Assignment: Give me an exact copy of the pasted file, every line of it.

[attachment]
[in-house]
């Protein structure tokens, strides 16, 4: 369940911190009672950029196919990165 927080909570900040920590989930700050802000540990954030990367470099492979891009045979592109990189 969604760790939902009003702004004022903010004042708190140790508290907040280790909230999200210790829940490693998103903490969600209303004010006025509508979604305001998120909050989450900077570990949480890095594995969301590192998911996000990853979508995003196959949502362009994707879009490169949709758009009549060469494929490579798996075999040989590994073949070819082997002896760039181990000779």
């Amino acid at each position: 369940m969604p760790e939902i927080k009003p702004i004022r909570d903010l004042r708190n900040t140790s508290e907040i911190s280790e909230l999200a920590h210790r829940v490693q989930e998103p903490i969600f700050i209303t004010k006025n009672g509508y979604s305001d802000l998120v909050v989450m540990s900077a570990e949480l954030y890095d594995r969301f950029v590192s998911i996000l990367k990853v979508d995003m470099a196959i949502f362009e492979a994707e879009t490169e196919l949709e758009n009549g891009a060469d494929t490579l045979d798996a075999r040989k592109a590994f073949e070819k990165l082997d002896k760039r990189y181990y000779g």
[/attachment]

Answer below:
[in-house]
């Protein structure tokens, strides 16, 4: 369940911190009672950029196919990165 927080909570900040920590989930700050802000540990954030990367470099492979891009045979592109990189 969604760790939902009003702004004022903010004042708190140790508290907040280790909230999200210790829940490693998103903490969600209303004010006025509508979604305001998120909050989450900077570990949480890095594995969301590192998911996000990853979508995003196959949502362009994707879009490169949709758009009549060469494929490579798996075999040989590994073949070819082997002896760039181990000779």
């Amino acid at each position: 369940m969604p760790e939902i927080k009003p702004i004022r909570d903010l004042r708190n900040t140790s508290e907040i911190s280790e909230l999200a920590h210790r829940v490693q989930e998103p903490i969600f700050i209303t004010k006025n009672g509508y979604s305001d802000l998120v909050v989450m540990s900077a570990e949480l954030y890095d594995r969301f950029v590192s998911i996000l990367k990853v979508d995003m470099a196959i949502f362009e492979a994707e879009t490169e196919l949709e758009n009549g891009a060469d494929t490579l045979d798996a075999r040989k592109a590994f073949e070819k990165l082997d002896k760039r990189y181990y000779g």